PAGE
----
I also recommend Mark Bittman’s ‘How to Cook Everything’ and ‘How to Cook Everything Vegetarian’ to almost everyone who comes into the shop. He writes the New York Times column ‘The Minimalist’ and generally shares my philosophies about food. His books are slightly encyclopedic, and have master recipes with dozens of variations. They are also very well organized so you can easily look up odd ingredients in the index and flip to the page and get a myriad of ideas. Most of all, they encourage some spontenaiety in the kitchen, which makes things so much more fun!

I really love Nigel Slater – his book ‘The Kitchen Diaries’ chronicles his year in dinners – it’s great because on some days he has really detailed recipes, and on other days, he might have picked up a japanese bento box, or maybe this great peach is in season and he eats it with a wedge of cheese and a nob of good bread. I’ve read the book through several times, and love going back to it for seasonal inspiration.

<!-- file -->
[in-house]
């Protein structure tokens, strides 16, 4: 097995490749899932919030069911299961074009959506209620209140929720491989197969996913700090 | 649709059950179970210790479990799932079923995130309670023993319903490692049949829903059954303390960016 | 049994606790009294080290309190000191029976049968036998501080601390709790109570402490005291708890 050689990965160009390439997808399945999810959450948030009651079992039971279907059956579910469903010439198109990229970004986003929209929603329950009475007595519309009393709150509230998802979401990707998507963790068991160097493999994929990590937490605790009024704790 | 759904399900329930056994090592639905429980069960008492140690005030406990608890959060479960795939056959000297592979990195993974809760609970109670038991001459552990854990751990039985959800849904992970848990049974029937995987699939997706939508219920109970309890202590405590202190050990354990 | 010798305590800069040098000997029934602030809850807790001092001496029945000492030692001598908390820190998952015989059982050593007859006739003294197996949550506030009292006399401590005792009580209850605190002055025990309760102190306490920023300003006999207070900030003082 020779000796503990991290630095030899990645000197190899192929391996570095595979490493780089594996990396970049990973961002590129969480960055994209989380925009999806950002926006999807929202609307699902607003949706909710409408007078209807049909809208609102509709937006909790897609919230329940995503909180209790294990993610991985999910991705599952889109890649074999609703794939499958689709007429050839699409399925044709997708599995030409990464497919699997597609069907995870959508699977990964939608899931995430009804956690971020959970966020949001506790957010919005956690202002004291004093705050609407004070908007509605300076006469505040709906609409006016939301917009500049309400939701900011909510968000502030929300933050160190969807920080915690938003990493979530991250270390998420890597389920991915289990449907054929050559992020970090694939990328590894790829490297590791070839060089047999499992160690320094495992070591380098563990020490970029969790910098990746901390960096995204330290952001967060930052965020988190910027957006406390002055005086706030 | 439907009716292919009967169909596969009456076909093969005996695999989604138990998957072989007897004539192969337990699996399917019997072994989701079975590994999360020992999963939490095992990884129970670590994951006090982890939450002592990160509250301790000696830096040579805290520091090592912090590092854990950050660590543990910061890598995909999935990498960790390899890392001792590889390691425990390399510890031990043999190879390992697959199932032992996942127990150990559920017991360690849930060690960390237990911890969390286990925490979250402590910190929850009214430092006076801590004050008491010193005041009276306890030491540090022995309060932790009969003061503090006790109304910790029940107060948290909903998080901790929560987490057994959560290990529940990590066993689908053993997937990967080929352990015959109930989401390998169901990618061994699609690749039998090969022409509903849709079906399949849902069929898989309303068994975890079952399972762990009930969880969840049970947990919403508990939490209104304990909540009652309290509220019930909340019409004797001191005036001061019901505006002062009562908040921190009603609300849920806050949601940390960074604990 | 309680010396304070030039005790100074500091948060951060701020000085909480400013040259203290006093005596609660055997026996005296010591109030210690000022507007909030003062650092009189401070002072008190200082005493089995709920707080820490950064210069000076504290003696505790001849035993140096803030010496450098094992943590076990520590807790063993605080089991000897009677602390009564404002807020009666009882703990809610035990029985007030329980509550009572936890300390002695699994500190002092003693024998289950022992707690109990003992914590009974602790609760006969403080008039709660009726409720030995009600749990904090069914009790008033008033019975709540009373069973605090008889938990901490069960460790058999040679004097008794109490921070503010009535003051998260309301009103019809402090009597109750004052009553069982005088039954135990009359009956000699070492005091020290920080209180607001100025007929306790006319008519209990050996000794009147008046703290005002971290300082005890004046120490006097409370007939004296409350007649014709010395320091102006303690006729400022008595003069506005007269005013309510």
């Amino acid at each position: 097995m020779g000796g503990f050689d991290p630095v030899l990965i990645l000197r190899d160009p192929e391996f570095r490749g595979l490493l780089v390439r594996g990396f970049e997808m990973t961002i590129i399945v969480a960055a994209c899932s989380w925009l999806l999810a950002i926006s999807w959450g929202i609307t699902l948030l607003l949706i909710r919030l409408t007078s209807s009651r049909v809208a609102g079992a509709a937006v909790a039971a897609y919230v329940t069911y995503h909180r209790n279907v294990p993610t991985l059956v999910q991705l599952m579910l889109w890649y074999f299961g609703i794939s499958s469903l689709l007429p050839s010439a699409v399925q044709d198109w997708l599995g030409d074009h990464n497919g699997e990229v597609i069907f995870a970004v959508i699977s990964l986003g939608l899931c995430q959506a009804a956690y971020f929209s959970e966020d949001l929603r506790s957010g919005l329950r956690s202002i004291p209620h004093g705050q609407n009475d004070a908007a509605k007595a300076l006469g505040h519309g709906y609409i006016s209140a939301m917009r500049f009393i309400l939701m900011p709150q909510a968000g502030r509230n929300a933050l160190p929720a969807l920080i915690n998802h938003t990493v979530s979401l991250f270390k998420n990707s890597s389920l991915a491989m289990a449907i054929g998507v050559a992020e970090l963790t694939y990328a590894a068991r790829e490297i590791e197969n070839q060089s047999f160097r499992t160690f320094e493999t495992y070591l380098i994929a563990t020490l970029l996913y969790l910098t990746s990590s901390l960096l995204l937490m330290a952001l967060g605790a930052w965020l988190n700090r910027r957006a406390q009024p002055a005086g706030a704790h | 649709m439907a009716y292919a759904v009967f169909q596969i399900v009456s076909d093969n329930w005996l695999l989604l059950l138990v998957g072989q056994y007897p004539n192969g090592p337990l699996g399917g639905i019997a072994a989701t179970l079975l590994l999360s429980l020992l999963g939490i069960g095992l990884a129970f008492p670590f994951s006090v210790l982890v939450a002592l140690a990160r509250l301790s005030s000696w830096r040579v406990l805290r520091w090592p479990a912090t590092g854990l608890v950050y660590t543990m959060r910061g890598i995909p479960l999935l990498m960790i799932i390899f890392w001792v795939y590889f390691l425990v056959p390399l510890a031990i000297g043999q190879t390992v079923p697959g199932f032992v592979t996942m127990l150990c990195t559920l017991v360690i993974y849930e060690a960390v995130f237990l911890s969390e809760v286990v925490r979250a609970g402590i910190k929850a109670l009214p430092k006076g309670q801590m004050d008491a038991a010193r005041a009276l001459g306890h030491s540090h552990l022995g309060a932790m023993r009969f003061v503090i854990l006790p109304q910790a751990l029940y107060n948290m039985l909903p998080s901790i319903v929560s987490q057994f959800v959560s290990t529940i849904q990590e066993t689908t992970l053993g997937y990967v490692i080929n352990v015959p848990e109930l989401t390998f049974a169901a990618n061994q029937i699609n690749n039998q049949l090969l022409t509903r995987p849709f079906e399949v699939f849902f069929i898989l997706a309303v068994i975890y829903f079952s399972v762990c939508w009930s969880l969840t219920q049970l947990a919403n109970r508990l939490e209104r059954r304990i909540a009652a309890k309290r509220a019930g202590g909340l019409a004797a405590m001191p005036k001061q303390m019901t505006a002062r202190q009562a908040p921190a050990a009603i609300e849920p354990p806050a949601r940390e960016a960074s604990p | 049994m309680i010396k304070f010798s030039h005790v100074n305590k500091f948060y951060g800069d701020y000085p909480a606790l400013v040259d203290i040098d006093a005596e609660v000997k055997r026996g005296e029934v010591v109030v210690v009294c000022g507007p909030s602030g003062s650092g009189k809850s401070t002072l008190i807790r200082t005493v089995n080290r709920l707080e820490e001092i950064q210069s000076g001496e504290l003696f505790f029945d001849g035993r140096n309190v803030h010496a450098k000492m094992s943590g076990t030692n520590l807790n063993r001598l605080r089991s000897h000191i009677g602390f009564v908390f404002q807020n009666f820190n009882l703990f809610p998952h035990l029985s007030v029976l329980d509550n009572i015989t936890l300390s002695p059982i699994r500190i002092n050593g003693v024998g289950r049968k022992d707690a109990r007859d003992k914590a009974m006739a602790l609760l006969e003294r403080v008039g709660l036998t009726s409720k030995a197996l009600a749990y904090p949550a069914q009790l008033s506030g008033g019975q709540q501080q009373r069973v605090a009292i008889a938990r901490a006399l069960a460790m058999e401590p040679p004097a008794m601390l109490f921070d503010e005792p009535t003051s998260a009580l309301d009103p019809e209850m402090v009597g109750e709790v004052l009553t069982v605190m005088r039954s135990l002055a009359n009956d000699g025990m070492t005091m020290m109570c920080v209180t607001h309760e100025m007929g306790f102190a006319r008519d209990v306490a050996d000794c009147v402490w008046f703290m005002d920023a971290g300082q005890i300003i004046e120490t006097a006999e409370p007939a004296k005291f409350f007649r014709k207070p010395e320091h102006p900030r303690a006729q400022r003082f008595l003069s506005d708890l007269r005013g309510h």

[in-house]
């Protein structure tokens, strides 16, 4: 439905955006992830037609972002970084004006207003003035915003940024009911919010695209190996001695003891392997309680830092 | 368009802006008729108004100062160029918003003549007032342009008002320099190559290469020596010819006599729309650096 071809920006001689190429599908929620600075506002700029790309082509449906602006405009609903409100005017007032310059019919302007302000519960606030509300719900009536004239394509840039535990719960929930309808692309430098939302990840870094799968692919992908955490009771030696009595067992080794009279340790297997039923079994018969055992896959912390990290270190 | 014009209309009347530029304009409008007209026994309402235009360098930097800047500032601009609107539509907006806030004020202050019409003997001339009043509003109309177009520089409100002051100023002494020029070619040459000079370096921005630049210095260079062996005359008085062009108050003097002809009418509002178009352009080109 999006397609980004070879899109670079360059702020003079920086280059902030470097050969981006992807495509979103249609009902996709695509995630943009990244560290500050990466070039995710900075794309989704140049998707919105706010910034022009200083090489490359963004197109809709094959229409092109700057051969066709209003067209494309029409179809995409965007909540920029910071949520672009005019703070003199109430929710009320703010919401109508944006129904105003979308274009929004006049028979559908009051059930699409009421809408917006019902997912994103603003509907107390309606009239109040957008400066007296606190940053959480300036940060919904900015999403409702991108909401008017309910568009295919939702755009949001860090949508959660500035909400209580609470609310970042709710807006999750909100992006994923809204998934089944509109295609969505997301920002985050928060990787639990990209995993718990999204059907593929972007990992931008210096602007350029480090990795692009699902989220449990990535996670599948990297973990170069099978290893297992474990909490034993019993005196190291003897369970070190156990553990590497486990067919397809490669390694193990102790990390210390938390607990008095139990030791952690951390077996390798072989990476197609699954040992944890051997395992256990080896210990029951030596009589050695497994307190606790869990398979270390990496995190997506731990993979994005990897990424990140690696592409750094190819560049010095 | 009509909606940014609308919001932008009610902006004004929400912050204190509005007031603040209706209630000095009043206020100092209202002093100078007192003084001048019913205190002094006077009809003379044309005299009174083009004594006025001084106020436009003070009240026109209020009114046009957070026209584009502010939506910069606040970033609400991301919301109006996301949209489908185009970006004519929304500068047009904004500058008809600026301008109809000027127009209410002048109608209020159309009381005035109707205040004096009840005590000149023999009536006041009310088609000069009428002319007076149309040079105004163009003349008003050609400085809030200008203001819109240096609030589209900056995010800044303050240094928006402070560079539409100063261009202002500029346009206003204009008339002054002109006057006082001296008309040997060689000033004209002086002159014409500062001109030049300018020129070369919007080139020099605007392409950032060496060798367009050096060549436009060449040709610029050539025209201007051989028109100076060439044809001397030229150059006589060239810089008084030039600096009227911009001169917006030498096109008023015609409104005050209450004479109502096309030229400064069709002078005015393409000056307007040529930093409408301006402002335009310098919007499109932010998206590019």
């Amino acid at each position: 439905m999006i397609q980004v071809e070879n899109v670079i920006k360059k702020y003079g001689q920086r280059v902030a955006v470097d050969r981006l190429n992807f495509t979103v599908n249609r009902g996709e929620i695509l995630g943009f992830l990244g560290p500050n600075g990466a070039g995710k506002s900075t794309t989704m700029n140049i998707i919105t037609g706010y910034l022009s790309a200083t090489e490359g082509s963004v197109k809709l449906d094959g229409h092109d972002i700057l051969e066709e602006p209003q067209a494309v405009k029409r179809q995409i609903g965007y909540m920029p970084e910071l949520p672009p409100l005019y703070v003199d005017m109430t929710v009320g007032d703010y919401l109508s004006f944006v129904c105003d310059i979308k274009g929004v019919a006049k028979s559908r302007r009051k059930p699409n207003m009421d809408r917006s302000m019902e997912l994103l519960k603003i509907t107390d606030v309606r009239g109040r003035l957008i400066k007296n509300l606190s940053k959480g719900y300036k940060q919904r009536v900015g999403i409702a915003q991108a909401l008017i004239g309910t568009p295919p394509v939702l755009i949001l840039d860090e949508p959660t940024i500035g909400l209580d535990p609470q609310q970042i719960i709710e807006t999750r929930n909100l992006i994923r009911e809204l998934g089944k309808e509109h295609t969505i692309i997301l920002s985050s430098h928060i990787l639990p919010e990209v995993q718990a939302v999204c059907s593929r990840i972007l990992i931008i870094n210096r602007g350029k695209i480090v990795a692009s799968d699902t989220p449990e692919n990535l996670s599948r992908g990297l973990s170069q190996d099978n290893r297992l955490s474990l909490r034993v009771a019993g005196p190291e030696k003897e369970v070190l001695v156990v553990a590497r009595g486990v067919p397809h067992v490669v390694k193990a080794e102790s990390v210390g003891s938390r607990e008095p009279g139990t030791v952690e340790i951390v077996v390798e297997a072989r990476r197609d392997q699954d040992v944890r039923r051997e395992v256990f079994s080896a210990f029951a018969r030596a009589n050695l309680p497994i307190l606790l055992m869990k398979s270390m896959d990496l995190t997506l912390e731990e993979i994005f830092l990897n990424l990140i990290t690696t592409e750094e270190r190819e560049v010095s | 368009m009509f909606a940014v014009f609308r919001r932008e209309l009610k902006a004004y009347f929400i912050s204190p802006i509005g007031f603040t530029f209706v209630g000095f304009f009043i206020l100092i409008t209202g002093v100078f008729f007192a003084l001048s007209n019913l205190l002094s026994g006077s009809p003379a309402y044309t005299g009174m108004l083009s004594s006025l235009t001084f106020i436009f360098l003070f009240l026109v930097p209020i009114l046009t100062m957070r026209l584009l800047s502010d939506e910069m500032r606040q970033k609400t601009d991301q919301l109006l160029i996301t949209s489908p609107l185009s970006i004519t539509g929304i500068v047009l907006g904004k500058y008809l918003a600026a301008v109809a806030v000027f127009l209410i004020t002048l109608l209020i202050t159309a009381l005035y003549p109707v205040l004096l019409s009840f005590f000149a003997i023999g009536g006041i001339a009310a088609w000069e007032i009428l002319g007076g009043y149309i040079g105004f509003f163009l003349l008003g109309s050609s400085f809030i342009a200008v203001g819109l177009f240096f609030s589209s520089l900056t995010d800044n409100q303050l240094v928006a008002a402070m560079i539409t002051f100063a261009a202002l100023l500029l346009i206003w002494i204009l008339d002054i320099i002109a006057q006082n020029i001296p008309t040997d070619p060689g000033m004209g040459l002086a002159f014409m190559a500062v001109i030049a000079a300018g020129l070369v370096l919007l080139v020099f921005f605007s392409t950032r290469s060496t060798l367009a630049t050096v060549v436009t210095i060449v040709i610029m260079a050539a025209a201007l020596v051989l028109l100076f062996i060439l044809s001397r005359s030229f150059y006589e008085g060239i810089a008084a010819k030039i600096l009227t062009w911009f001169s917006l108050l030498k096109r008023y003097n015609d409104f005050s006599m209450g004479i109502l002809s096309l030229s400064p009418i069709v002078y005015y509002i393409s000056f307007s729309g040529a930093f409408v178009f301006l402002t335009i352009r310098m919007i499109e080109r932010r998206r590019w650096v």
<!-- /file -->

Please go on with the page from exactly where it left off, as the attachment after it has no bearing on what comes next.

I also collect every Donna Hay book, which is generally my recommendation to food bloggers – her simplicity, innovation, and beautiful food photography is so inspirational. For baking, you can’t go wrong with either Flo Braker’s ‘Baking for All Occasions’ or Dorie Greenspan’s ‘Baking: From My Home to Yours’. They both have cult followings and recipes that turn out so well.

For Vegetarian cooking, I love Deborah Madison’s ‘Vegetarian Cooking for Everyone’, and for vegan baking: any of Isa Chandra Moscovitz’s books. My coworker routinely bakes vegan things out of her books that make me swoon. Edna Lewis’ books are the best for Southern cooking. Believe me, it pays to have some really great southern things in your repertoire.